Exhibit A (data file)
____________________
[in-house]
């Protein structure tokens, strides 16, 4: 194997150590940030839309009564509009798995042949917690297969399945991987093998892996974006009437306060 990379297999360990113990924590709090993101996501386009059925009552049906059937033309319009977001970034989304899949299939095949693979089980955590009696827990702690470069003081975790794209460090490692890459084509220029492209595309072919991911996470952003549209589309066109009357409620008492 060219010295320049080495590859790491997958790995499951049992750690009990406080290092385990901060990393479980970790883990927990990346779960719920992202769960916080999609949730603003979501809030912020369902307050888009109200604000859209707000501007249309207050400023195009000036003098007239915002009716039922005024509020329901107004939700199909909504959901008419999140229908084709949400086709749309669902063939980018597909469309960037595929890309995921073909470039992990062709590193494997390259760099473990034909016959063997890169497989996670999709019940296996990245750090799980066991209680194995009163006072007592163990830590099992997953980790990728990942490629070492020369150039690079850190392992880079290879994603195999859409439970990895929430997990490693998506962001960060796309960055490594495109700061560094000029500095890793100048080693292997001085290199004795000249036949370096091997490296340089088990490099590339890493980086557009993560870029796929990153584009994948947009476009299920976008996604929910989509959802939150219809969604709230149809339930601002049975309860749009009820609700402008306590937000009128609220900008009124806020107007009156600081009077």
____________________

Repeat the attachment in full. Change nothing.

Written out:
[in-house]
């Protein structure tokens, strides 16, 4: 194997150590940030839309009564509009798995042949917690297969399945991987093998892996974006009437306060 990379297999360990113990924590709090993101996501386009059925009552049906059937033309319009977001970034989304899949299939095949693979089980955590009696827990702690470069003081975790794209460090490692890459084509220029492209595309072919991911996470952003549209589309066109009357409620008492 060219010295320049080495590859790491997958790995499951049992750690009990406080290092385990901060990393479980970790883990927990990346779960719920992202769960916080999609949730603003979501809030912020369902307050888009109200604000859209707000501007249309207050400023195009000036003098007239915002009716039922005024509020329901107004939700199909909504959901008419999140229908084709949400086709749309669902063939980018597909469309960037595929890309995921073909470039992990062709590193494997390259760099473990034909016959063997890169497989996670999709019940296996990245750090799980066991209680194995009163006072007592163990830590099992997953980790990728990942490629070492020369150039690079850190392992880079290879994603195999859409439970990895929430997990490693998506962001960060796309960055490594495109700061560094000029500095890793100048080693292997001085290199004795000249036949370096091997490296340089088990490099590339890493980086557009993560870029796929990153584009994948947009476009299920976008996604929910989509959802939150219809969604709230149809339930601002049975309860749009009820609700402008306590937000009128609220900008009124806020107007009156600081009077």